In the 259 days since Brazos Electric Cooperative Inc. filed for bankruptcy protection, 179 lawyers and financial advisors have worked more than 34,700 hours on the complex corporate restructuring and billed the utility more than $33.6 million for their services, according to court documents reviewed by The Texas Lawbook.
Brazos filed for Chapter 11 protection on March 1 after the Electric Reliability Council of Texas (ERCOT), operator of the Texas power grid, hit the Waco-based electric provider with a $1.9 billion tab for power supplied to its customers during Winter Storm Uri last February.
ERCOT’s $1.9 billion claim is by far the largest pending against Brazos; its approval claim could complicate the Waco-based cooperative’s efforts to emerge from bankruptcy as a robust, reorganized business entity.
To put the matter into some perspective, Brazos, in court documents, offered this comparison: The amount sought by ERCOT just for the week of the winter storm is more than Brazos’s total revenues from wholesale delivery of power in 2019 and 2020 combined.
The Brazos bankruptcy is one of the most heated disputes that resulted from the massive winter storm that left 4.5 million Texans without electricity for days. State health officials say at least 210 people died in Texas as a direct or indirect result of the storm; other, unofficial estimates place the death toll much higher.
More than 150 civil lawsuits involving wrongful deaths, personal injuries, property damage, breaches of contracts and pricing disputes have been filed in the state and federal courts in Texas. In addition, there are several foreclosure-related lawsuits pending in New York between Citibank and various hedge funds that have ownership interests in Texas wind farms.
Brazos Electric, the state’s oldest and largest electric co-operative, was the first to file for Chapter 11 after being overwhelmed with invoices from ERCOT. Energy retailers Just Energy Group Inc., Griddy Energy LLC, Brilliant Energy LLC and Entrust Energy Inc. have also declared bankruptcy.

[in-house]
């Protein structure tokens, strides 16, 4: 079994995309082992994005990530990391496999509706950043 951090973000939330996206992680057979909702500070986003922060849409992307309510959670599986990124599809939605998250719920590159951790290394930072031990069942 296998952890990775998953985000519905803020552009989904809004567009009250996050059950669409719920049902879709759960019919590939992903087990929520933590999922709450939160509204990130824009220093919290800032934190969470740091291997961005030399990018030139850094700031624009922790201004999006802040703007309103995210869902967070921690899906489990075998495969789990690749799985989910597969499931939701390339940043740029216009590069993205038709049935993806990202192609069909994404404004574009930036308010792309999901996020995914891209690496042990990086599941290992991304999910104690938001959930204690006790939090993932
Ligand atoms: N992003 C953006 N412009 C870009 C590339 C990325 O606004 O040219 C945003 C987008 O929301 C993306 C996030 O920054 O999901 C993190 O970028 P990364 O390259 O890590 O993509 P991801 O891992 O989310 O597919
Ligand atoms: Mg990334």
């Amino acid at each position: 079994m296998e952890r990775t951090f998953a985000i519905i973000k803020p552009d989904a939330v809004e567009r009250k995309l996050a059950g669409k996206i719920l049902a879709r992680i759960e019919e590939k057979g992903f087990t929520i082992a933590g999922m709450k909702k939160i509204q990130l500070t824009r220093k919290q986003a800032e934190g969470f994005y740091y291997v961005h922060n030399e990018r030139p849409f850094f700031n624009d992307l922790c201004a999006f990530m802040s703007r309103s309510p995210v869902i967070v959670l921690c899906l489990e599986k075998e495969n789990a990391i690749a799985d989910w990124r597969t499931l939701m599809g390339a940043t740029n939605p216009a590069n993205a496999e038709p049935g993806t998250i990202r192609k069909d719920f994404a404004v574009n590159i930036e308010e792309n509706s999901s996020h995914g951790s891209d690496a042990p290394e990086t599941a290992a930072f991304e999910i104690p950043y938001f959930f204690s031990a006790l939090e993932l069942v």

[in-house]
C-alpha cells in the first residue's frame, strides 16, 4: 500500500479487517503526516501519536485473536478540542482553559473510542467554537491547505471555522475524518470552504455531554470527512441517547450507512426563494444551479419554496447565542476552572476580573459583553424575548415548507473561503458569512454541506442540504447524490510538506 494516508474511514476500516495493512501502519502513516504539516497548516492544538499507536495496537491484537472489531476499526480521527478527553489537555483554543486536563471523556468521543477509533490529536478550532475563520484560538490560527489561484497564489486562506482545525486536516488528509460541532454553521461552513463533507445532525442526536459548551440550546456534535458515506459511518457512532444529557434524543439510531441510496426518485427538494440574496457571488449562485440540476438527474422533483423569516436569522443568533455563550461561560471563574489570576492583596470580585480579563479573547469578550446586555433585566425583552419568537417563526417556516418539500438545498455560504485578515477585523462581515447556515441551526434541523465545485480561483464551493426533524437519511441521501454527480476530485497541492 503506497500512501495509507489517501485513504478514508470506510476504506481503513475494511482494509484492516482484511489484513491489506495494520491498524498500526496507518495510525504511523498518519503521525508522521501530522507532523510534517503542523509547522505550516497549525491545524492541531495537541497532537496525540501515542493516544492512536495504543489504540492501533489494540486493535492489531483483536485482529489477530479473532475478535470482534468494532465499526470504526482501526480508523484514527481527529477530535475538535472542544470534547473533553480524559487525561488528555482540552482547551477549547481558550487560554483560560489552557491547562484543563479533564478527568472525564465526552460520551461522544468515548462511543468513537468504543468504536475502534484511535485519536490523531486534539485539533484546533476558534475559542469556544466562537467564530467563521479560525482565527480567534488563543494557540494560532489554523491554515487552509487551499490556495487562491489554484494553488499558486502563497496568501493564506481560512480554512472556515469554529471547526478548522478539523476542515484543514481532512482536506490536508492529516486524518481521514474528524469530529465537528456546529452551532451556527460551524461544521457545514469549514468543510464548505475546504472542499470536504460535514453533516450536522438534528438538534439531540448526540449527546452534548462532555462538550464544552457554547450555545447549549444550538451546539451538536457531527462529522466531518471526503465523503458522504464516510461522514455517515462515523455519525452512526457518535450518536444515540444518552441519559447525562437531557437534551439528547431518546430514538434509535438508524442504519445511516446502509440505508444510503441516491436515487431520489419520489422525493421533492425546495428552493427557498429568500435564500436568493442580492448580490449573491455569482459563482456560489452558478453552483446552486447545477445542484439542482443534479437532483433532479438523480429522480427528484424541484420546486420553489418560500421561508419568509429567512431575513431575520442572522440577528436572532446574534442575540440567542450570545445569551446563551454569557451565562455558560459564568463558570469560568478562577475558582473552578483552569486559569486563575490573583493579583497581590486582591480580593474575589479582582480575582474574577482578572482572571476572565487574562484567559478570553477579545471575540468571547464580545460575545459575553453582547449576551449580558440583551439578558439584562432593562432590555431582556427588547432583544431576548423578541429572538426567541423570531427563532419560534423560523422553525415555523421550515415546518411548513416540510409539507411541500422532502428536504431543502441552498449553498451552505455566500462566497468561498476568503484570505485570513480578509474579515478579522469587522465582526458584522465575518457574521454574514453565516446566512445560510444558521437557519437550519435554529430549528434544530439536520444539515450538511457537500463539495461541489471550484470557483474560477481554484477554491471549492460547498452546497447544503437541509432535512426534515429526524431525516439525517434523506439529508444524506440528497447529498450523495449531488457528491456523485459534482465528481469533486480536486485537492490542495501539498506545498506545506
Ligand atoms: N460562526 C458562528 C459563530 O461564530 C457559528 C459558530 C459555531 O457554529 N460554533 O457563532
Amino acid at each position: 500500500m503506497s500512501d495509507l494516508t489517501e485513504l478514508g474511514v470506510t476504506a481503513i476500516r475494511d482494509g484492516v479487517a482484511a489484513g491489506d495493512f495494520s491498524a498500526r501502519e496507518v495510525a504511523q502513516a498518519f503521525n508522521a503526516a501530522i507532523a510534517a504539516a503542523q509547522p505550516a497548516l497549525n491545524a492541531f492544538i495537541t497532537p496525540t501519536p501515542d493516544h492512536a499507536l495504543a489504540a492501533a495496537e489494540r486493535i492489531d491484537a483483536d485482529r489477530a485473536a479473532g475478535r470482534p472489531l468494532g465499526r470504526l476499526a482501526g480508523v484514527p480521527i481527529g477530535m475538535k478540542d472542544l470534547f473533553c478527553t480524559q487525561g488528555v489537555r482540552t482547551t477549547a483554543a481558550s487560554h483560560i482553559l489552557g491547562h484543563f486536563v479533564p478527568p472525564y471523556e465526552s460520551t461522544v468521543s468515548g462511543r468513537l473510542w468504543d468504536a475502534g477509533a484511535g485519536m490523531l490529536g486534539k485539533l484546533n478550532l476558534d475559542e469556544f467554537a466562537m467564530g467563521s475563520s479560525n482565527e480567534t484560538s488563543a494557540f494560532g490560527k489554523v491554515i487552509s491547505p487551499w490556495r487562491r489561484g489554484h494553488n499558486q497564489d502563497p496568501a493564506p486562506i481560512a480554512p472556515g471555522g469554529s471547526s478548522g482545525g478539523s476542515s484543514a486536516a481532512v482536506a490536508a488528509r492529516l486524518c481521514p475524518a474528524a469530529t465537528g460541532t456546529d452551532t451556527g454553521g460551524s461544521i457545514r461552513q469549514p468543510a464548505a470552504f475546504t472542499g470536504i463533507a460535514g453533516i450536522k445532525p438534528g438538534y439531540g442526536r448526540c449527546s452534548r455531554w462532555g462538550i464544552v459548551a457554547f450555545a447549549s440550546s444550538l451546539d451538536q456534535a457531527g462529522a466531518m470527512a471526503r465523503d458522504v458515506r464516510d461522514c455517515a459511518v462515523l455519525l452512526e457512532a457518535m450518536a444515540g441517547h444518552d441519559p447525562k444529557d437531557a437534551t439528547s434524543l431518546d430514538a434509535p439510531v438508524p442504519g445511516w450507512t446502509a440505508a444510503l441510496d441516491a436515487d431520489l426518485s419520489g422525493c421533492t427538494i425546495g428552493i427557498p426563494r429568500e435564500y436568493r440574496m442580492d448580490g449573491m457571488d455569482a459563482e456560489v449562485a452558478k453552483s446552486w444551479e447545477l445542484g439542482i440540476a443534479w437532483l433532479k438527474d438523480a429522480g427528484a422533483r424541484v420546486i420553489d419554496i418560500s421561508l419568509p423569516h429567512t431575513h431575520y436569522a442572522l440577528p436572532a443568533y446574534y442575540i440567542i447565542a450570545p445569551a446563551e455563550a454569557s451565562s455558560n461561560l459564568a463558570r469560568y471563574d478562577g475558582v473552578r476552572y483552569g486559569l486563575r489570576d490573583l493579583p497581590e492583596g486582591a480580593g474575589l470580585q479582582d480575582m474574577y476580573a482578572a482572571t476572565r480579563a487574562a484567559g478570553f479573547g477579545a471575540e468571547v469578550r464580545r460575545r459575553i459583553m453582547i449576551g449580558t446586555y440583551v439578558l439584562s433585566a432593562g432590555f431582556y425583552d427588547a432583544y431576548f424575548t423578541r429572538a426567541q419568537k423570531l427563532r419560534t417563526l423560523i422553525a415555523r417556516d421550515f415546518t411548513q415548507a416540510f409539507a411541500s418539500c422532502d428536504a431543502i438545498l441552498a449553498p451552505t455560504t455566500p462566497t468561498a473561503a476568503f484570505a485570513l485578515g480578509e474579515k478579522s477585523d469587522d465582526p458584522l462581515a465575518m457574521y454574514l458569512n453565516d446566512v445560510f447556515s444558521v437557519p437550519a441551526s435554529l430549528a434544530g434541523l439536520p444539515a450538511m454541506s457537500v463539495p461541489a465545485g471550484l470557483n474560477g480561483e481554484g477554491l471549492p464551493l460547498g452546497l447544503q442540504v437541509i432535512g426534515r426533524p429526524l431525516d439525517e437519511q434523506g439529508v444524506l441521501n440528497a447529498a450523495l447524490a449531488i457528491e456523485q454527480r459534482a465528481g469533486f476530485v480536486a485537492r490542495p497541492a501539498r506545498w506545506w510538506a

Of the 179 lawyers and financial advisors approved to work on the matter by U.S. Bankruptcy Chief Judge David Jones of the Southern District of Texas, 30 are billing at rates of $1,000 or more.
The two lead law firms representing the Brazos, are O’Melveny & Myers and Norton Rose Fulbright. They have billed more than $10.8 million since March 1. Lead lawyer and O’Melveny partner Lou Strubeck of Dallas bills at $1,165 an hour. The three Norton Rose Fulbright partners who have worked on the Brazos case the most are Jason Boland ($920 an hour), Josh Agrons ($975 an hour) and Michael Parker ($890 an hour).
Kramer Levin Nataflis & Frankel, a New York-based law firm representing the unsecured creditors, has billed more than $7 million. Two Kramer Levin partners – John Coffey and Thomas Moers Mayer – have the highest hourly rate in the entire case at $1,575.
Houston-based Porter Hedges is co-counsel for the creditors and has billed $1.6 million. John Higgins is Porter Hedges highest charging partner at $845 an hour.
Foley & Lardner, which is special counsel to the debtor on issues of conflicts, has billed more than $1.36 million.
Eversheds Sutherland is special counsel to the debtor in possession and has billed more than $1.5 million thus far.
ERCOT is represented by Jamil N. Alibhai, Kevin M. Lippman, Deborah Perry and Ross H. Parker of Munsch Hardt Kopf & Harr in Dallas. The firm has not filed any applications with Judge Jones to be paid yet.
By contrast, senior partners at Cravath, Kirkland & Ellis and Weil Gotshal have charged in excess of $1,600 an hour in some of the larger corporate restructurings that took place last year in Houston.
In addition to the Brazos bankruptcy petition itself, an adversary proceeding filed by Brazos is sucking up hundreds, if not thousands, of billable hours by lawyers for the co-operative and ERCOT. In that proceeding, still pending, Brazos has asked Judge Jones to dismiss or reduce ERCPT’s $1.9 billion claim.
In addition, Brazos asked that any amount the judge allows as owed to ERCOT be reclassified as a general unsecured claim rather than a priority claim. That would shove ERCOT to the back of the creditors’ line; in many Chapter 11 reorganizations, general unsecured claims end up worth pennies on the dollar.